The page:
Strict Liabilty

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Strict Liability Strict Liability The question this week deals with product liability, on the ground of strict liability. Bob was shopping at Carl’s Hardware store. One of Carl’s employee’s named Dan was using a nail gun and it fired without warning. A nail struck Bob in the leg. After checking the nail gun Carl discovers the manufacture, Eagle Tools, Inc., improperly assembled the tool. Bob files a suit against Eagle Tools, Inc, for product liability, on the ground of strict liability. The elements for action based on strict liability will be covered, who the court will like rule in favor of, and why in the following paragraphs. The doctrine for product liability applies to the seller of goods. This…show more content…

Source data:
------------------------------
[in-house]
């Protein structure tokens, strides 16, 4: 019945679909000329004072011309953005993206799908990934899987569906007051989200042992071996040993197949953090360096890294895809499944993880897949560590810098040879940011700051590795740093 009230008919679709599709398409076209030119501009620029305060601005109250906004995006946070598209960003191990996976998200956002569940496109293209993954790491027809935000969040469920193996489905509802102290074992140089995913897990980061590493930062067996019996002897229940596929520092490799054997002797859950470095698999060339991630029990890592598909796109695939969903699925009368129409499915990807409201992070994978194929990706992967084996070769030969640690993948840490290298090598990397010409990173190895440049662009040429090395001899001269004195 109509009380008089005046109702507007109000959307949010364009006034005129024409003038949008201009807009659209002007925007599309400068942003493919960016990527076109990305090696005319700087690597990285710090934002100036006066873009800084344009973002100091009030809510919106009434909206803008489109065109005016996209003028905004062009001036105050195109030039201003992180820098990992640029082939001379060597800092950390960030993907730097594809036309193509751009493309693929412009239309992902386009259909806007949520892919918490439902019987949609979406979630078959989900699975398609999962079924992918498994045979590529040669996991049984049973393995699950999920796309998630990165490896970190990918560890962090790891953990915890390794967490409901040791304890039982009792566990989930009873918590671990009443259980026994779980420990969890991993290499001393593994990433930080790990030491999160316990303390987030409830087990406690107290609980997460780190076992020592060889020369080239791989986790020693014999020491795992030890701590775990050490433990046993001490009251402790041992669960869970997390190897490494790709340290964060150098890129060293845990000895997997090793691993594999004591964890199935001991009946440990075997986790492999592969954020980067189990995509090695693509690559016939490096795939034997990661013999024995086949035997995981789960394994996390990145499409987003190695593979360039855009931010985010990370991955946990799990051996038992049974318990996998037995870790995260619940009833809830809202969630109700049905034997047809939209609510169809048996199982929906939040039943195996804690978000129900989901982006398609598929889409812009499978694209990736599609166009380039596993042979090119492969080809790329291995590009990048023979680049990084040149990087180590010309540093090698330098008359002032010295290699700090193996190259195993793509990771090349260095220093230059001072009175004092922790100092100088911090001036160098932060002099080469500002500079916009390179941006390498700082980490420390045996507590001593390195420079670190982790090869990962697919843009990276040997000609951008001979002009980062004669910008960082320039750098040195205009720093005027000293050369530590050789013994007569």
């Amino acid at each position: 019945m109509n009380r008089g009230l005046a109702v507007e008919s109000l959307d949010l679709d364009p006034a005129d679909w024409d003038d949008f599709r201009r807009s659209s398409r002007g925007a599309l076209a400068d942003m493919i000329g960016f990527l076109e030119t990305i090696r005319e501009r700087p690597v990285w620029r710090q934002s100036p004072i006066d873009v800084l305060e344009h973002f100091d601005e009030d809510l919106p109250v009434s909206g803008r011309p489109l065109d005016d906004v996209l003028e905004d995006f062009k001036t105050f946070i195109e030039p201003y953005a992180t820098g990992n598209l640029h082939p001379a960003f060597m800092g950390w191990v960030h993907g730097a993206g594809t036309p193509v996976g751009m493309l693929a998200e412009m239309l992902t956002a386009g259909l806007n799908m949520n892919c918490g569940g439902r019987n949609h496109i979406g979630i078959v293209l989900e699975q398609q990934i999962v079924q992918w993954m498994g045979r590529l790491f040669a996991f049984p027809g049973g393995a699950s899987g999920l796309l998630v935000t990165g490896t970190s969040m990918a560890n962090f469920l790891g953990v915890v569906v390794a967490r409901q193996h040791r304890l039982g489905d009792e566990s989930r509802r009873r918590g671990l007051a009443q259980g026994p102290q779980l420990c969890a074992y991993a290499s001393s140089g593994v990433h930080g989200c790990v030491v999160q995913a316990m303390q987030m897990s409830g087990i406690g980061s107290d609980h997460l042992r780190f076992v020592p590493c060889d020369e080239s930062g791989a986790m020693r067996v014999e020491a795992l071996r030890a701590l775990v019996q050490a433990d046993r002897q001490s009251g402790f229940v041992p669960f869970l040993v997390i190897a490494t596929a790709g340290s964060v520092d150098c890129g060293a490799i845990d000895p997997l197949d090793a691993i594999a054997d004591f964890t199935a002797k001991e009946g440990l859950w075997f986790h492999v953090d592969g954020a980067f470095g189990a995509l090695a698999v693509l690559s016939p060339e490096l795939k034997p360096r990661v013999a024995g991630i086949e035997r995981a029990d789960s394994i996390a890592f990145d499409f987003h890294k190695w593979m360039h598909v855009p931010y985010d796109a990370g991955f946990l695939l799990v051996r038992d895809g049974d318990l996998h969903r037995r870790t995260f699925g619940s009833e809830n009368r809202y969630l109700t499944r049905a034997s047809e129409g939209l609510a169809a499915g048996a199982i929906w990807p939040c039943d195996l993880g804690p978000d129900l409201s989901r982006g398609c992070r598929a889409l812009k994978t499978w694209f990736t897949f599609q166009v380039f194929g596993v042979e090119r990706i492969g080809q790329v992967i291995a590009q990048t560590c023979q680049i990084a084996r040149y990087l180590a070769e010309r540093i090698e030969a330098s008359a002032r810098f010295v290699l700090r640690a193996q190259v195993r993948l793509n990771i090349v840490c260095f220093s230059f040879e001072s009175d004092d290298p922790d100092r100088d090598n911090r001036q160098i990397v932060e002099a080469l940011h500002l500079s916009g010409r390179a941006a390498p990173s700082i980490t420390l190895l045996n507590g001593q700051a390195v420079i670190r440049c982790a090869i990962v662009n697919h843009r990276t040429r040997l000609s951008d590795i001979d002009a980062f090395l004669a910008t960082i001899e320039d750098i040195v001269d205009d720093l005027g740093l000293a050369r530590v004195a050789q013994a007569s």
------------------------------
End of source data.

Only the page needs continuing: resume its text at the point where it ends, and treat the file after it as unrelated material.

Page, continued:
The six elements discussed above will de reviewed. First, it seems the product was defective with the information provided. Second, the defendant is engaged in the business of selling that product. Eagle Tools, Inc. is the manufacturer. Third, the product seems unreasonably dangerous in its defective state. The product was dangerous beyond expectation. It fired without the trigger being activated. Fourth, Bob did incur physical harm. Fifth, was the defective condition the proximate cause of harm? This is where an argument can be made with the information provided. For Bob he believes this to be true, so he feels this is met. Sixth, with the information provided it must be assumed the product was not substantially changed from the time the product was sold to the time the injury sustained. With all the information provided I feel Bob meets the requirements to file a suit. The last two questions need to be covered. Who will the court rule in favor of and why? Up to this point it was been covered why Bob can bring suit against Eagle Tool, Inc. Let’s not forget Eagle Tool, Inc has the opportunity to provide a defense to the claim. With the information provided they have no defense under Assumption of risk, Product misuse, nor comparative negligence. It was covered above in the fifth element that there is room to argue the defective condition was the proximate cause of harm. Dan, Carl’s employee was handling the

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